On how Pepys kept his diary
(From the author's diary 2/1/1993
With comments in relation to blogging in OU land.
Pepys composed his diary in five stages:
First, the accumulation of bills, minutes, official papers, news books and rough notes on a day's proceedings.
Second, the gathering of these into a form which combined accounts with diary style notes.
Third, the entering of the account and business matters into the appropriate manuscript/books, and the first revision of the general entries which were intended for the final manuscript.
Fourth, entry of these notes into the diary-book (with care and over time), adapted to the space.
Fifth, reading over the entries that had been made shortly before, making small corrections and stylistic improvements and inserting some further details at the ends of paragraphs and entries.'
From W. Matthews, 'Introduction to Pepys Diaries II, ppcii
How many steps do you take when writing your blog entry? One or none? That an workm but it can also be a flop. Are you saying what you meant? Should you be saying it at all? Who are you writing it for in any case? If it's meant for your Tutor do they pop by? Never. If it's meant for your Tutor group should they comment? I wish they would, just a note 'yep, been here' would do for me sometimes.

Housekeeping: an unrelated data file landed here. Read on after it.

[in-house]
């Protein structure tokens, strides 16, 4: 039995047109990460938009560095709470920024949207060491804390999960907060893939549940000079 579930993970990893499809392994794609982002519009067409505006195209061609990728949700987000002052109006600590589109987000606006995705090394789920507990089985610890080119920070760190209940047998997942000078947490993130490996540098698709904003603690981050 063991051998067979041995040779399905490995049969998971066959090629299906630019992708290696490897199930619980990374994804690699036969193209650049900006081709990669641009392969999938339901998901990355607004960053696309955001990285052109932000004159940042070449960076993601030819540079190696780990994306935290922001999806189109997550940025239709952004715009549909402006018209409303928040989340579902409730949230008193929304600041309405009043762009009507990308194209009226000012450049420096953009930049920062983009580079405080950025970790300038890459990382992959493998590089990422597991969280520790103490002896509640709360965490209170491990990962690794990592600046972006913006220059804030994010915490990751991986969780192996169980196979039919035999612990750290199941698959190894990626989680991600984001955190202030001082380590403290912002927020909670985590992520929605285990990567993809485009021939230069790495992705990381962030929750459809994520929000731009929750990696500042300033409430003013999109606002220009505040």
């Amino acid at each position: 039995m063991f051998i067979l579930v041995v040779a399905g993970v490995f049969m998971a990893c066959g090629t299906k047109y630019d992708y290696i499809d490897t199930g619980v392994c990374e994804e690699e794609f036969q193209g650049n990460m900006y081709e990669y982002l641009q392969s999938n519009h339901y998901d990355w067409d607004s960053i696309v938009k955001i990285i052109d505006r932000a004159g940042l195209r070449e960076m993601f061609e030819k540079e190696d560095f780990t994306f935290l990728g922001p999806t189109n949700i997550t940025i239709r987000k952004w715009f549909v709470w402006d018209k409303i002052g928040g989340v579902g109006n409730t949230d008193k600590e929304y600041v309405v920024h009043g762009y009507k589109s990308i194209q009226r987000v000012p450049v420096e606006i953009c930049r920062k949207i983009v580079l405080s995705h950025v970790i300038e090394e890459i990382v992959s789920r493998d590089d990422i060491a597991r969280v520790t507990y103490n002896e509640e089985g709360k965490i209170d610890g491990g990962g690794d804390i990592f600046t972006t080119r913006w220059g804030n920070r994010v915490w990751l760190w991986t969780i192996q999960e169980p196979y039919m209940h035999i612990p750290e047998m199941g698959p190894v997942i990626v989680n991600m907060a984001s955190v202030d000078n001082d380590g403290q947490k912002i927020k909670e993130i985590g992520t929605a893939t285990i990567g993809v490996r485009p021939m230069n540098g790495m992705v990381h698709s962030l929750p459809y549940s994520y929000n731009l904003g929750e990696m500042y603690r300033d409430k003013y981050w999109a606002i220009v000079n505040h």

William Matthews goes on to say what makes a good diary and what makes a bad one.
'Almost all diaries that give genuine and protracted pleasure to an ordinary reader do so because the diarists possessed, instinctively or by training, some of the verbal, intellectual and emotional talents that characterise the novelist. Diaries are not novels; they are bound to reality, with its deplorable habit of providing excellent story situations and so artistically satisfactory ends.'
(What amuses me is the mixture of French, Spanish and Latin Pepys uses to hide what he was getting up to with various girls; not something the modern diariast would do, the detail of any encounter always producing the most hits. But diarist as novelist? Perhaps. Below you'll find an Oxford tutor making the case for journalism in essay writing style.)
But also the man, Pepys, because of his variety of amateur interests had a passion for life which sustains a diary which requires a rich weave of activity if it is to remain interesting.
'Pepys was a typical 17th century virtuoso, a man who justified himself by the diversity of his interests.'
W.M. Pepys VI, 'Diary as literature, ppCxii
'His literary instinct led Pepys to relate a story excitingly whenever the materials gave him the chance ... diaries bring a reader closer to human actuality than any other form of writing. As life-records they present a natural disorder and emphasis which is artfully rearranged in biography, and so somewhat corrupted. As self-delineations they deal directly with people and events which in the novel are subjected to the stresses and conventions of art and design. And in many ways they are the most natural and instinctive product of the art of writing.' (W.M. Pepys Vol 1, ppCXii)
Matthews, W et al (2000) Pepys' Diary (Highbridge Classics) (2000) Robert Latham, Samuel Pepys, Michael Maloney (edit contributors)